Last night I took a small stone and passed it back and forth in my hands. Despite the almost insignificance of the stone in my hand, the weight took me by surprise. The stone began to represent my self-doubt, feeling of worth, comparing myself to others, and my shame. It was a heavy stone. There was no one word I could write on the stone that would represent my pain so I scribbled on it with the chalk. I made white streak after white streak, combining all of the words into one white splotch that encompassed it all. I walked up to the communion table, and I dropped the stone in the bucket of water. The sound of the stone hitting the bottom of the bucket rang in my ears as the water splashed out and I received communion. I wish I could say I left it all in the bucket, on that stone last night, but I didn’t.
At Merge we discussed the significance of Ash Wednesday and spent some time in prayer letting go. Ashes seem to only symbolize death and dying, but we are reminded that they also represent that we are God’s good creation. The ashes that are pressed on to our foreheads represent the goodness of our beings in the midst of our humanness. In this time we remember and sacrifice the things that mean the most to us.
Growing up I was always encouraged to pick something to give up, such as soda or chocolate. I remember one season of lent I gave up fast food and since then I rarely eat it. These sacrifices are not wrong by any means, but I think we are called to do more. This “more” is not meant to be a burden or a stressor, rather it is meant to enable us to be more, do more, and love more fully. We are called to drop all of the bad things that take up space in our lives and make room for God’s love and the peace that it brings.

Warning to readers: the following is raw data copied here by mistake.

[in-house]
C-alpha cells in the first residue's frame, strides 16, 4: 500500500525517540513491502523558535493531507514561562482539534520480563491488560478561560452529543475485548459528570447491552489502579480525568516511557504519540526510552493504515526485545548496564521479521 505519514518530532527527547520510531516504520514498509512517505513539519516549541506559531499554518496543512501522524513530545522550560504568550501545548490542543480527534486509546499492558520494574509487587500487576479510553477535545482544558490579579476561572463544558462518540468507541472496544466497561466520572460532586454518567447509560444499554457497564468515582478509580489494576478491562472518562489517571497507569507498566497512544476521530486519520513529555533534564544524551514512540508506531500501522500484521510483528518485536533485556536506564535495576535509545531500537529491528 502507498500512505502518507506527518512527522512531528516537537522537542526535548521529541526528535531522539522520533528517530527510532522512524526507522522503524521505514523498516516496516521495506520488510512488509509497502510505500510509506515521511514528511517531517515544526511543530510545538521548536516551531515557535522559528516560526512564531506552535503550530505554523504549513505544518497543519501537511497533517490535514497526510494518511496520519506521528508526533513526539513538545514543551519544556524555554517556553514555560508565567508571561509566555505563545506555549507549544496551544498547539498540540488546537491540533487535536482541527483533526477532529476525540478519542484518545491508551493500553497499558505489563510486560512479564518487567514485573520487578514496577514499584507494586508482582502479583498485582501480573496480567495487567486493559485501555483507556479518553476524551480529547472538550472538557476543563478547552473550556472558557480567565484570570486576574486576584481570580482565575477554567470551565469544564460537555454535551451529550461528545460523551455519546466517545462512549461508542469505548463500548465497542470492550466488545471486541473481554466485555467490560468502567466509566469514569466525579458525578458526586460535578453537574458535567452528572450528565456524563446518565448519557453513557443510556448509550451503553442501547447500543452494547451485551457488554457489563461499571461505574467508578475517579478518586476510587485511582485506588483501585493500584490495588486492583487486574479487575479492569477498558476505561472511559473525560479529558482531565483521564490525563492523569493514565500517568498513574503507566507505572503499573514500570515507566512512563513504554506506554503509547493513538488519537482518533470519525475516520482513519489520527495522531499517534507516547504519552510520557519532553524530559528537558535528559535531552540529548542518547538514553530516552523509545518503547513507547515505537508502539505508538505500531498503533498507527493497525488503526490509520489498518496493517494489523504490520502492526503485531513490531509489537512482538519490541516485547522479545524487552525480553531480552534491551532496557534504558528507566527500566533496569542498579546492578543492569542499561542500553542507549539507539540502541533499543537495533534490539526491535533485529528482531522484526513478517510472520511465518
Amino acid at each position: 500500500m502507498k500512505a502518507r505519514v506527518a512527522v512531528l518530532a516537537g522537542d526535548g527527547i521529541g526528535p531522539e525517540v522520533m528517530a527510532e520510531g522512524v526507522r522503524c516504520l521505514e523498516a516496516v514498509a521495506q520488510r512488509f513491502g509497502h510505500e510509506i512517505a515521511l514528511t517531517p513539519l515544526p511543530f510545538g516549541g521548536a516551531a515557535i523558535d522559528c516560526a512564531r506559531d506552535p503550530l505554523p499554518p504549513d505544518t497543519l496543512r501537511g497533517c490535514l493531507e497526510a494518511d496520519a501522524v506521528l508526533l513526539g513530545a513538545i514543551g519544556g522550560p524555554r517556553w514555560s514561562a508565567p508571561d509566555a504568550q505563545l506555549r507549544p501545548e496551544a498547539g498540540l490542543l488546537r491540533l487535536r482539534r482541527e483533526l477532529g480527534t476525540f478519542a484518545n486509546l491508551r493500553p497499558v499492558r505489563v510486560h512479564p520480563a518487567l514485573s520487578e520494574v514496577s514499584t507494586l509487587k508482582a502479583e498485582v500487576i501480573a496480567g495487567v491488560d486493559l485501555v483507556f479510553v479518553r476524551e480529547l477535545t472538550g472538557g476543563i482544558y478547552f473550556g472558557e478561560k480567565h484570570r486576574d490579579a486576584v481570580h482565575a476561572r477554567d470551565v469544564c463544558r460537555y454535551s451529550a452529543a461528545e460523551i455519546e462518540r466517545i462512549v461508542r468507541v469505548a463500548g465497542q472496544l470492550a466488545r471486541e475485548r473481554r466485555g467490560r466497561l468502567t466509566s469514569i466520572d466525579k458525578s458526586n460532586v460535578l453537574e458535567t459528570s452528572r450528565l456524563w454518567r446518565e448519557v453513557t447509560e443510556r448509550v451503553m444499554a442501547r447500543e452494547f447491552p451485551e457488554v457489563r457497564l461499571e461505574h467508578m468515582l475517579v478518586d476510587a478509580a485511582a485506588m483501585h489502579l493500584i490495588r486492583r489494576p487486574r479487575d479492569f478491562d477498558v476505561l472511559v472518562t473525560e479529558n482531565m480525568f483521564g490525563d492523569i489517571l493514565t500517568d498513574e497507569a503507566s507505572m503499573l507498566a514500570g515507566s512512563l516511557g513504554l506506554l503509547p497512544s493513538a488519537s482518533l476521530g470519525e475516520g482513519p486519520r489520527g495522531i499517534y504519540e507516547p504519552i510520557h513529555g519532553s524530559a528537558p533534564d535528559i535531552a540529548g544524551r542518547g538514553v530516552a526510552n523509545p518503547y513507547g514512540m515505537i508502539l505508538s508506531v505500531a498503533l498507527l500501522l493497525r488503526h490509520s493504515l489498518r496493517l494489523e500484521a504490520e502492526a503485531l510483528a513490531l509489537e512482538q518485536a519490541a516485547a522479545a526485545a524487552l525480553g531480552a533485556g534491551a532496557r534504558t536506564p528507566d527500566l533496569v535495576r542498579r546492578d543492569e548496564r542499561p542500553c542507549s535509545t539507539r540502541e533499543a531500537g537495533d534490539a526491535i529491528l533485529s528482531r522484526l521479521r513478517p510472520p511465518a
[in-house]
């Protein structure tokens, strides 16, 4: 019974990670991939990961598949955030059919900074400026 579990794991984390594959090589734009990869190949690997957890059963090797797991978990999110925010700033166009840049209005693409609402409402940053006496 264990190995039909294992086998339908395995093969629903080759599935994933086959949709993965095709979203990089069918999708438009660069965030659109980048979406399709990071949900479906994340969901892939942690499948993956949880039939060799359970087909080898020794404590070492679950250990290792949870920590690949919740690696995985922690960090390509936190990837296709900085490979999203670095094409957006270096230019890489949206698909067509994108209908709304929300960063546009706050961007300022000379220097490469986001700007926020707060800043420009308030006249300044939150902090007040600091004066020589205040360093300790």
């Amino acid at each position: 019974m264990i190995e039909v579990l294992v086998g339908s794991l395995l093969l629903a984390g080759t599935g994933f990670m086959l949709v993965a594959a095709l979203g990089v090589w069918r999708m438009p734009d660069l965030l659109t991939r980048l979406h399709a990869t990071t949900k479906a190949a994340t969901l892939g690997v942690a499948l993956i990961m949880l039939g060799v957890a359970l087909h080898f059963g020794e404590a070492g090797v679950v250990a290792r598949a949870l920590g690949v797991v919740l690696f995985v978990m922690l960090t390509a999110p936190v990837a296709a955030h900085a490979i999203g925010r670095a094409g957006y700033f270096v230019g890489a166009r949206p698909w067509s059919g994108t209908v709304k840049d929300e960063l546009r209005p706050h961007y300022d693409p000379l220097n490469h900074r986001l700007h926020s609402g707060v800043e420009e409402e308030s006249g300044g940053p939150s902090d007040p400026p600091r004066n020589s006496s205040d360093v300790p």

While giving up some type of food could require dedication, giving up shame, guilt, regret, or whatever is most prevalent in your life could seem out of the picture. Even naming something more deeply that we need to let go of is completely intimidating. It seems like a part of who we are, but it doesn’t have to be.
As I say all of this and think all of it through, I still struggle with letting things go in order to make room for something greater. Some part of me knows that comparing myself to others, whether physically, mentally, or emotionally, will lead me down a path I do not want to take. Some part of me knows that feeling shameful of what I eat or what I think others see will lead me down the path I do not want to take. Some part of me knows that my doubt in myself to overcome obstacles will lead me down a path I do not want to take. Yet I still fall back into these routines because somehow they bring me comfort. For so long I relied on these feelings and ways of living that I was blinded to the harm they began to cause.
I hoped that by involving myself in these unhealthy ways of living I would find the attention and answers I longed for. My hope soon turned into a sort of addiction that required me to doubt and recover, doubt and recover, doubt and recover. The time that I took last night to sit and pray reminded me that there is more out there, more that I am only just beginning to resurface. If I do less of these things that hurt me then I will have more room to experience God’s love and peace.
Despite the battle we continue within ourselves though, God will still find us. Even as I am still practicing making more room, God finds me and loves me anyway. We don’t have to be perfectly open or perfect in any way, we just have to meet grace and love where we are. It may seem that we are weak and unable to handle giving up something that was of so much worth to us for so long, but we become stronger by doing so. Our weakness and feelings of incapability stem from the unhealthy things in our lives that drag us down. Our strength comes from not only voicing what we need to let go of, but in finding more space to let in God’s love.
Maybe this lent season you chose to give up chocolate, but I encourage you to also find something more deeply that you can give up in order to take on something that will bring you more strength and love. Whether you symbolically toss a stone into water or just whisper what you are letting go of when no one’s around, God will hear you and will help you figure out how to pursue such a seemingly daunting task. Start by letting go.
I will give you a new heart and put a new spirit in you; I will remove from you your heart of stone and give you a heart of flesh.